In 1988, Halbach received the AAVSO Merit Award. In his award they cited, "... in recognition of his outstanding record of over 50,000 observations contributed during 54 years of faithful AAVSO membership, his long-standing devotion to the ideals and purposes of the Association, his generous contribution of time and effort in constructing essential office furniture at the new Headquarters in Cambridge, Massachusetts, and his valuable work in the preparation of charts."

In 1994, he received a AAVSO Observer Award for his contribution of over 50,000 visual variable star estimates. This was the inaugural year for the award and by that time he had made 73,263 observations.

In 1997, Halbach received the Amateur Achievement Award from the Astronomical Society of the Pacific which recognizes significant observational or technological contributions to astronomy or amateur astronomy by an individual not employed in the field of astronomy in a professional capacity. They cited his work on variable stars and occultations.

A significant part of Ed Halbach's legacy was his role as a mentor to other observers. For example, in 1933, Ed met a high school student named Bill Albrecht. Ed took Bill under his wing and it was the start of a close friendship that lasted for over three-quarters of a century. Over the decades that followed, several generations of observers as well as a few professional astronomers were mentored by Halbach. At the 2003 spring meeting of the AAVSO, Halbach received the William Tyler Olcott Award in acknowledgment of this effort. At the same meeting, Jane was credited for "putting up with Ed" during more than 60 years of marriage. You can read the complete citation for Halbach's award here.

Halbach's final official honor was a AAVSO Observer Award for his contribution of over 100,000 visual variable star estimates. It was presented to him on the occasion of his 100th birthday, April 4, 2009.

In addition to his observing, Ed and Jane enjoyed extensive world travel during their retirement. The Halbach's also did volunteer work with Habitat for Humanity designing and supervising construction projects and Ed served on their local board of directors. This work continued until he was well into his 90's. They were honored for their efforts when Estes Park named Halbach Lane after them.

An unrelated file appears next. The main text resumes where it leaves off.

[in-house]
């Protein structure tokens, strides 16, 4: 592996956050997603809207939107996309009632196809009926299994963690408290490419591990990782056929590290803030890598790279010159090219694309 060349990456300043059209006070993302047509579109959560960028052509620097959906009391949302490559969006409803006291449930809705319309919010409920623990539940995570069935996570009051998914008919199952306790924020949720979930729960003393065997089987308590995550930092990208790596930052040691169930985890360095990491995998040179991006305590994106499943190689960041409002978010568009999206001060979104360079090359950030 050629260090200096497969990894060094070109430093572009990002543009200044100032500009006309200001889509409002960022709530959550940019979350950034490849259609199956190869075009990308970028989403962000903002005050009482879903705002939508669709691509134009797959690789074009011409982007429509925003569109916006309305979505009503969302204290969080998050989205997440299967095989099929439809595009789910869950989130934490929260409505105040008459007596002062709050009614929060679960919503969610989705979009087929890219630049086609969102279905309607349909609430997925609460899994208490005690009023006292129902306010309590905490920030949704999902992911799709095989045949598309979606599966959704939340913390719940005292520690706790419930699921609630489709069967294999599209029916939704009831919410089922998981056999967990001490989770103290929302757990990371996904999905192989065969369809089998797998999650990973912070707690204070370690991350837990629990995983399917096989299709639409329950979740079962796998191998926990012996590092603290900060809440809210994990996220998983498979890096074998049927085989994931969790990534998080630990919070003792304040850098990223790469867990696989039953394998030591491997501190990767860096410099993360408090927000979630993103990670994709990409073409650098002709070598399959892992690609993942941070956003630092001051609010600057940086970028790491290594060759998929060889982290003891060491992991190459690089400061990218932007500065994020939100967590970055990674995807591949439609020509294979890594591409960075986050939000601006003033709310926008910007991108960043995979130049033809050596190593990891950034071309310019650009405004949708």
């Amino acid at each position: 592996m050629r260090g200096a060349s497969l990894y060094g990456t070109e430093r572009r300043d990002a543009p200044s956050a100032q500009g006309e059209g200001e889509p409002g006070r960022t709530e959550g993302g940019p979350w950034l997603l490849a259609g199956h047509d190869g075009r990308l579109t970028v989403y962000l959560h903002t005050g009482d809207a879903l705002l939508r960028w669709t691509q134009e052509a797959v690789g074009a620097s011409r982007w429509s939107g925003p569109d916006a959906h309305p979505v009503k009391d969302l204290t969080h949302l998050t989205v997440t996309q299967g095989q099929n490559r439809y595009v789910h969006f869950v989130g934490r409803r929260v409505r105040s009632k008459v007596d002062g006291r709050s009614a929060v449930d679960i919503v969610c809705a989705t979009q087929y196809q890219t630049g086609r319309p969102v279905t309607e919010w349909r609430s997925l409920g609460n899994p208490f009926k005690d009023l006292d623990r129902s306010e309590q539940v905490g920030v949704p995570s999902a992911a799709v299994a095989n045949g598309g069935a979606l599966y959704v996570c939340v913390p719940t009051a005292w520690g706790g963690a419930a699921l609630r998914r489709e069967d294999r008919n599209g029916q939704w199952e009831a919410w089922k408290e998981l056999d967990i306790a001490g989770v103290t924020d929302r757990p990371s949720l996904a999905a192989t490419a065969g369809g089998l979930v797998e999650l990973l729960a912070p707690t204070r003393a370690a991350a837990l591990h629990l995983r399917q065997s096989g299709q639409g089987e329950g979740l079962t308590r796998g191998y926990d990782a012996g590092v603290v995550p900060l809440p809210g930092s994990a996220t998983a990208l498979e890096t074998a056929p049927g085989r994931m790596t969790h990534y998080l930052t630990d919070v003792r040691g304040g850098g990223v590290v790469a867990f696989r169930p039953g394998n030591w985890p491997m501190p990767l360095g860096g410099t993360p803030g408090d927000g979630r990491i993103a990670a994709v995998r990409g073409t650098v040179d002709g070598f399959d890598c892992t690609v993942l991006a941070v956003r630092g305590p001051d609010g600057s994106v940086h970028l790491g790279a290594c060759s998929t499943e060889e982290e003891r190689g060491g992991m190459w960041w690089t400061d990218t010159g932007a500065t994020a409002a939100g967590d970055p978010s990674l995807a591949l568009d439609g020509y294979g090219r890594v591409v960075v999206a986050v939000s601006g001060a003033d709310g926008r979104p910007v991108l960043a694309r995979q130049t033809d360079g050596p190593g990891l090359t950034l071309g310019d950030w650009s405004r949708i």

Ed and Jane were married for 65 years. Jane died on September 16, 2007, at age 90. After that, Halbach moved to Minnesota where a couple of his children lived. Halbach passed away on March 20, 2010, just short of his 102nd birthday.

There are many facets to Halbach's legacy. His engineering talent and creativity was at the genius level. He could find an economical solution to almost any problem. His innovations kept the MAS observatory thriving thru the depression and a world war. He was a leader.

A remembrance for Halbach was held on April 1, 2011, by some of the older members of the MAS whose lives were directly touched by him. In the photograph: Tom Schmidtkunz, Gerry Samolyk, Brian Ganiere, Paul Borchardt, Neil Simmons, Jim Fanson, and Henry Gerner. Paul is holding up his phone with John Asztalos on the line. John Pfannerstill is not seen as he took the photo.

Ed Halbach was honored posthumously when in 2014 the IAU named an asteroid after him: (357546) Edwardhalbach = 2004 RA339.

Read Gerry Samolyk's tribute to Halbach that he wrote shortly after his passing.

Read Gene Hanson's account of his visit to Halbach in Colorado.